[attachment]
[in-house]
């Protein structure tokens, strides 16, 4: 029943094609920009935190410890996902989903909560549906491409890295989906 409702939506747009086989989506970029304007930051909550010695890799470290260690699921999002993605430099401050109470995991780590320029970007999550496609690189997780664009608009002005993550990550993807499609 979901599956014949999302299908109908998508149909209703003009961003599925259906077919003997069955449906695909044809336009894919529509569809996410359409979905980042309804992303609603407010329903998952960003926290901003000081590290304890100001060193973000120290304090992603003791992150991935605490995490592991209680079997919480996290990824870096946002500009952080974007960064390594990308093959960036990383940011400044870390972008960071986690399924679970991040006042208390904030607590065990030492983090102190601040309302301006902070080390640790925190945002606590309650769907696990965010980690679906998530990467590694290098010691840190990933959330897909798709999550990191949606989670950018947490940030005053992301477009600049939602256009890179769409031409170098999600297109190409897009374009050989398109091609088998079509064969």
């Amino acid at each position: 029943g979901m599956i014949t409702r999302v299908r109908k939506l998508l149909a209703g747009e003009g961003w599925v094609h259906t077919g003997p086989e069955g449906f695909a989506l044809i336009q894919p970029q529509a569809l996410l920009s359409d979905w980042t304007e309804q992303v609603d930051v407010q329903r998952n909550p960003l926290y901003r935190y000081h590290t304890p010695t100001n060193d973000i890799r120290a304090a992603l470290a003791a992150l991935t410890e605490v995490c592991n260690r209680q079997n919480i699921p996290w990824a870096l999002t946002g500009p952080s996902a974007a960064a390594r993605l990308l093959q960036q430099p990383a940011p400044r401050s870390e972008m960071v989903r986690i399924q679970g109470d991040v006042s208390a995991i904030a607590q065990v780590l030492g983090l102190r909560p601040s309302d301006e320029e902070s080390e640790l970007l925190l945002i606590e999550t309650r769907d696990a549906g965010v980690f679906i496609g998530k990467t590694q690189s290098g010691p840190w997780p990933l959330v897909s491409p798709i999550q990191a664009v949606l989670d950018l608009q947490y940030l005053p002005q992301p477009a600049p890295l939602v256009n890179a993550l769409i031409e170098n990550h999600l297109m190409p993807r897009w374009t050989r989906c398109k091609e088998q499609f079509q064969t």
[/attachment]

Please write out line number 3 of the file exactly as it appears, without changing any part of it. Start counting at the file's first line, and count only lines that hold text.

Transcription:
């Amino acid at each position: 029943g979901m599956i014949t409702r999302v299908r109908k939506l998508l149909a209703g747009e003009g961003w599925v094609h259906t077919g003997p086989e069955g449906f695909a989506l044809i336009q894919p970029q529509a569809l996410l920009s359409d979905w980042t304007e309804q992303v609603d930051v407010q329903r998952n909550p960003l926290y901003r935190y000081h590290t304890p010695t100001n060193d973000i890799r120290a304090a992603l470290a003791a992150l991935t410890e605490v995490c592991n260690r209680q079997n919480i699921p996290w990824a870096l999002t946002g500009p952080s996902a974007a960064a390594r993605l990308l093959q960036q430099p990383a940011p400044r401050s870390e972008m960071v989903r986690i399924q679970g109470d991040v006042s208390a995991i904030a607590q065990v780590l030492g983090l102190r909560p601040s309302d301006e320029e902070s080390e640790l970007l925190l945002i606590e999550t309650r769907d696990a549906g965010v980690f679906i496609g998530k990467t590694q690189s290098g010691p840190w997780p990933l959330v897909s491409p798709i999550q990191a664009v949606l989670d950018l608009q947490y940030l005053p002005q992301p477009a600049p890295l939602v256009n890179a993550l769409i031409e170098n990550h999600l297109m190409p993807r897009w374009t050989r989906c398109k091609e088998q499609f079509q064969t």